Who Owns Huawei, Japan’s Obi and Road Initiative, and Africa’s First Bullet Train

We attended the Washington Council on International Trade’s annual Trade Summit earlier this week. As always, it was informative and educational and we especially appreciated and were informed by the sage Spencer Cohen and legendary David Tang’s words. In these times of transition–from a U.S.-led world, a post-World War II global architecture, an era of established civic norms–discussing the importance of international trade amongst mostly like-minded people, was a bit of a shelter from the storm. But the squall continued to rage outside the hall of the conference, and occasionally inside it. Even speakers sympathetic to trade claimed that trade had been disruptive. There are always some losers in trade but the vast, vast majority gained from open trade. Those attempting to blame trade for the loss of manufacturing jobs in the U.S, must grapple with the graph below–every country lost manufacturing jobs over the last forty years. Even China has fewer manufacturing jobs. This has nothing to do with international trade or any liberalization of it, otherwise the slope of manufacturing job loss would not be the same for every country. We know that introducing facts and data into the debate will not stop a single nonsensical statement or policy from presidential candidates of both parties. But we tilt at our windmill–the blades built in Japan, the generator in Pennsylvania, the base in Germany and finally assembled in China–nonetheless. And at the same time we tilt in the direction of who owns Huawei, Japan’s Obi and Road Initiative and Africa’s first high speed rail. It’s this week’s International Need to Know, turning to Sancho for comfort as we travel the rocky road of international information and data.

Without further ado, here’s what you need to know.

Who Owns Huawei?

In the storm drain of new information in today’s world, it’s hard to keep track of continuing stories of importance. Take Huawei, for instance. Remember that the company’s CFO was arrested in Canada? Her case continues through the Canadian courts and Huawei’s 5G technology contends in the court of world opinion. Through it all there has been debate about who actually owns Huawei, whether it’s a private company or actually state-owned, an important question for a company which hopes to manage information networks in countries around the world. But government control is often difficult to discern in the Chinese corporate world. A new paper by Donald Clark and Christopher Balding claims to solve this mystery. The paper states, “The Huawei operating company is 100% owned by a holding company, which is in turn approximately 1% owned by Huawei founder Ren Zhengfei and 99% owned by an entity called a “trade union committee” for the holding company.” Clark and Balding assert this holding company is really the state. “Given the public nature of trade unions in China, if the ownership stake of the trade union committee is genuine, and if the trade union and its committee function as trade unions generally function in China, then Huawei may be deemed effectively state-owned.” Huawei has ineffectively pushed back against the paper and the CIA has weighed in. We await more information on this point. [Last minute update: This morning Huawei’s Chief Secretary spoke to reporters with what he claimed was evidence showing Huawei is employee owned. Reporters did not seem to buy it.]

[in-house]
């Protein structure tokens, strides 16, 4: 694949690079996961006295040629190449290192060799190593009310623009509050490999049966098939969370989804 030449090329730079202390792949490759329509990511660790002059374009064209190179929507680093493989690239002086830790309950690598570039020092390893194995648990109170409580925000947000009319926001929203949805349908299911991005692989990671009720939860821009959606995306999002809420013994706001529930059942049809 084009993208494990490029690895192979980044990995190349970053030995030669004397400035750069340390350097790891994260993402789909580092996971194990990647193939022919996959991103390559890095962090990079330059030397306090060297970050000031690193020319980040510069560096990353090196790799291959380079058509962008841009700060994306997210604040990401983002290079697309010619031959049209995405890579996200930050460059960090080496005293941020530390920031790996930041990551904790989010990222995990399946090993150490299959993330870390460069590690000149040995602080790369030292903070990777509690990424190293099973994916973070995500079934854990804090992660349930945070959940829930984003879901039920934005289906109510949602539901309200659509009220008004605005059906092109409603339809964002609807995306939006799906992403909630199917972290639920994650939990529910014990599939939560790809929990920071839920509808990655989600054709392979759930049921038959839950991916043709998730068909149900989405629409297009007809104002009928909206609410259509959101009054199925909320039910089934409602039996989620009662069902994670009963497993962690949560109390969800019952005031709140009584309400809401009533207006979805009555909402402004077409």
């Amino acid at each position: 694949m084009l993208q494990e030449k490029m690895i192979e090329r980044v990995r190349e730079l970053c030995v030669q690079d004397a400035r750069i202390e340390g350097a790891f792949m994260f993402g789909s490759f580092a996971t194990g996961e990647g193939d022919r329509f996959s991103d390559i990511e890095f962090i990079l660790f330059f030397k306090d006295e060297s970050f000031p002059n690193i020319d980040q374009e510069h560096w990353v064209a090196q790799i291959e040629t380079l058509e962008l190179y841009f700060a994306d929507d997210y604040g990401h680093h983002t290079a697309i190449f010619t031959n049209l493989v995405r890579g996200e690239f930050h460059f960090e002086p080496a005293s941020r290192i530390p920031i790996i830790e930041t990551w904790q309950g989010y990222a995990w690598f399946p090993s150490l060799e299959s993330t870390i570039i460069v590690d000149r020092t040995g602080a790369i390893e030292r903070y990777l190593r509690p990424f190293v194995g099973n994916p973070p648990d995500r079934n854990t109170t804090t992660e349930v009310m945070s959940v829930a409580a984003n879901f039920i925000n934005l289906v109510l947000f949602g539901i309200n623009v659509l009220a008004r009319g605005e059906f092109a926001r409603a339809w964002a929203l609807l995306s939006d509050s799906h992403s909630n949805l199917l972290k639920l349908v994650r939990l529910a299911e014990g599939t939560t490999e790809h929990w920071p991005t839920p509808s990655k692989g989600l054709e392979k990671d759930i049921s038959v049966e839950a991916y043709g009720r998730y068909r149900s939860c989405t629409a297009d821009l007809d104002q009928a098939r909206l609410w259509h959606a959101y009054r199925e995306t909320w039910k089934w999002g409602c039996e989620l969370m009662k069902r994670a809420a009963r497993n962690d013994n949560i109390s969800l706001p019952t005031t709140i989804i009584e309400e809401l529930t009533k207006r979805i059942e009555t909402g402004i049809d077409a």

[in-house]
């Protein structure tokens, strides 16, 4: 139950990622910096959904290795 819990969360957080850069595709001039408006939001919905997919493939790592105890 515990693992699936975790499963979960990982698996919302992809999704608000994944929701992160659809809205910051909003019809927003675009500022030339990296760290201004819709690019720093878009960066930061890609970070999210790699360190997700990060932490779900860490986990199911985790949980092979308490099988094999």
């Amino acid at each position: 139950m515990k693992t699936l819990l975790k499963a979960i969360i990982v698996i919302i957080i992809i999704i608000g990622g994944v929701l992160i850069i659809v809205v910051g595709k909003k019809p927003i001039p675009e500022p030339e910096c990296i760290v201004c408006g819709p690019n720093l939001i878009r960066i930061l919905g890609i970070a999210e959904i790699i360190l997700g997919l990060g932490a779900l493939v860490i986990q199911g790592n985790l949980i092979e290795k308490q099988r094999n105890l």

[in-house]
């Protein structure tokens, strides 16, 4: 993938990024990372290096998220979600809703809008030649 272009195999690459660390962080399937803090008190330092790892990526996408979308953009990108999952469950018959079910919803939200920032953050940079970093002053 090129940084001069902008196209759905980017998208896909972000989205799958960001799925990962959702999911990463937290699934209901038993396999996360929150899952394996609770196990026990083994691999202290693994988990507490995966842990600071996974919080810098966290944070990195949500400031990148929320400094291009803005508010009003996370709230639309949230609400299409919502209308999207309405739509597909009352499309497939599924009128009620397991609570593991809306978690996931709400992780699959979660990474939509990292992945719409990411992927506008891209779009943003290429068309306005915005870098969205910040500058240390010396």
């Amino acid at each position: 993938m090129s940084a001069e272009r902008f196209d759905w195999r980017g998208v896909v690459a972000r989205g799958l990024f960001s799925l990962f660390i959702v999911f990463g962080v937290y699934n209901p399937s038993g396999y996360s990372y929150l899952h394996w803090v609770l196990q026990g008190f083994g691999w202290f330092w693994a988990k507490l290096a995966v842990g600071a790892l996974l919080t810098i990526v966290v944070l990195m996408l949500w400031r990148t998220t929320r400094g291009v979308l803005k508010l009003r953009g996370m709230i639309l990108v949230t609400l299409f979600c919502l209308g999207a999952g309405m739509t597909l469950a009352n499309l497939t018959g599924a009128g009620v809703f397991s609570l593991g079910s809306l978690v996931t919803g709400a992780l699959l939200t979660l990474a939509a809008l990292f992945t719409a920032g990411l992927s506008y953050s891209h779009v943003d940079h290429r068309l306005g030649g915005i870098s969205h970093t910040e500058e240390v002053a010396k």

From Clark/Balding Paper

Japan’s Belt (Obi) and Road Initiative

As 29 countries gather in Beijing this week for a Summit on China’s Belt and Road Initiative, a provocative article at warontherocks.com details Japan’s own Obi and Road initiative. It turns out that even now Japan owns far more overseas assets than China. According to the article, “At the end of 2016, Japan’s stock of foreign direct investment in major Asian economies (excluding China and Hong Kong) was nearly $260 billion, exceeding China’s $58.3 billion.” And Japan is working to increase its investments in infrastructure projects in Asia, nearly doubling its infrastructure exports since 2017. At the same time, Japan is cooperating when it can in the Belt and Road with Prime Minister Abe saying, “Under this Free and Open Indo-Pacific Strategy, we believe that we can cooperate greatly with the Belt and Road plan touted by China.” But Japan is also distinguishing itself from the Belt and Road by emphasizing “quality” and environmental concerns. Note the U.S. is nowhere in all of this. The Asia Century progresses.

Via Mike Bird, WSJ

Sub-Saharan Africa’s First Bullet Train

When we drive to Portland, Oregon from Seattle, which once we could do in less than three hours, but with increased traffic now can take anywhere from three and a half hours to six days (our math may be exaggerated), we dream of a high speed rail between the two cities. It will never happen, at least not in our lifetime, for political, regulatory and economic reasons. But you may be surprised to hear that sub-Saharan Africa’s first bullet train project is getting underway that will connect land-locked Rwanda with the port in Dar es Salaam in Tanzania. Each of these two countries has agreed to split the $2.5 billion costs nearly evenly. Construction was originally to have begun last year but has been delayed. Will it start soon and how overbudget will it be? If Rwanda and Tanzania pull this off, it will be a major milestone for these African nations. We will keep an eye on it while stuck in traffic–and we will soon report to you on some additional eye opening Africa progress. Stay tuned!

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